Conclusions: Patients with CBM do not appear to have a statistically significant detriment in clinical outcomes, suggesting that CBM should not necessarily be considered a contraindication for spine SBRT. Although our study is limited by significant heterogeneity in tumor type within our series, future work should focus on the development of reliable survival prognosticators for patients undergoing spinal radiosurgery. Nearly half of the patients with CBM were diagnosed synchronously with their spine metastases, emphasizing the usefulness of obtaining a brain MRI for complete staging prior to spine SBRT.



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Original article
peer-reviewed

Spine Stereotactic Body Radiotherapy Outcomes in Patients with Concurrent Brain Metastases


Author Information

Rovel J. Colaco Corresponding Author

Therapeutic Radiology, Yale University

Henry S. Park

Therapeutic Radiology, Yale University

Maxwell S. Laurans

Neurosurgery, Yale University

Veronica S. Chiang

Neurosurgery, Yale University

James B. Yu

Radiation Oncology, Yale University

Zain A. Husain

Therapeutic Radiology, Yale University


Ethics Statement and Conflict of Interest Disclosures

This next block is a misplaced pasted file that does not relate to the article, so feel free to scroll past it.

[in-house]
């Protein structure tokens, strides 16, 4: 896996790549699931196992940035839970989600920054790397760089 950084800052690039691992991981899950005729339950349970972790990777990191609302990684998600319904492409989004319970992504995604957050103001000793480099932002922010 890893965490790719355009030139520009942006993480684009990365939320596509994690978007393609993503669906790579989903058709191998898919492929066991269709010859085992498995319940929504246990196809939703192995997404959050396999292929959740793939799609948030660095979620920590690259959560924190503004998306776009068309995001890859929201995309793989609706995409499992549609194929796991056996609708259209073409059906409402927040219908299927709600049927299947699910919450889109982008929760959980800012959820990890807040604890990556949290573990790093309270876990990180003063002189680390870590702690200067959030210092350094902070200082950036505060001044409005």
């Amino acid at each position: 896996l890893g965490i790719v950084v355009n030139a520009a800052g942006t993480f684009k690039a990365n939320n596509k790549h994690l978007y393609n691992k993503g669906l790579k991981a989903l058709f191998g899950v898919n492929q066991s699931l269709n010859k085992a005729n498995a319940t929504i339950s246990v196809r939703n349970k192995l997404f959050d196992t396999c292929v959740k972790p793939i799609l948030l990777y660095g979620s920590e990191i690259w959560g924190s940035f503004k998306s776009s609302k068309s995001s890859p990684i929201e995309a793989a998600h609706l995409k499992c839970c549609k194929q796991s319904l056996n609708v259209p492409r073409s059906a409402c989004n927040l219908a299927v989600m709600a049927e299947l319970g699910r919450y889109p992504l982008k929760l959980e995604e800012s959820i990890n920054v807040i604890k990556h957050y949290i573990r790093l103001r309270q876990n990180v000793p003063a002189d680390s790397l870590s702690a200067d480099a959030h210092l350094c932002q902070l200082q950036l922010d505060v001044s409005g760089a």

Human subjects: Consent was obtained by all participants in this study. Yale University Institutional Review Board issued approval 1112009443. Animal subjects: This study did not involve animal subjects or tissue. Conflicts of interest: The authors have declared the following conflicts of interest: Financial relationships: James B Yu declare(s) a grant from 21st Century Oncology. Dr. Yu receives research funding from 21st Century Oncology. These funding sources had no involvement in the design, analysis, or preparation of the manuscript. . James B Yu declare(s) a grant from PhRMA Foundation. Dr. Yu received research funding from the PhRMA Foundation. These funding sources had no involvement in the design, analysis, or preparation of the manuscript. . Henry S Park declare(s) personal fees from Varian. Dr. Park received honoraria and travel expenses from Varian Medical Systems. This funding source had no involvement in the design, analysis, or preparation of the manuscript.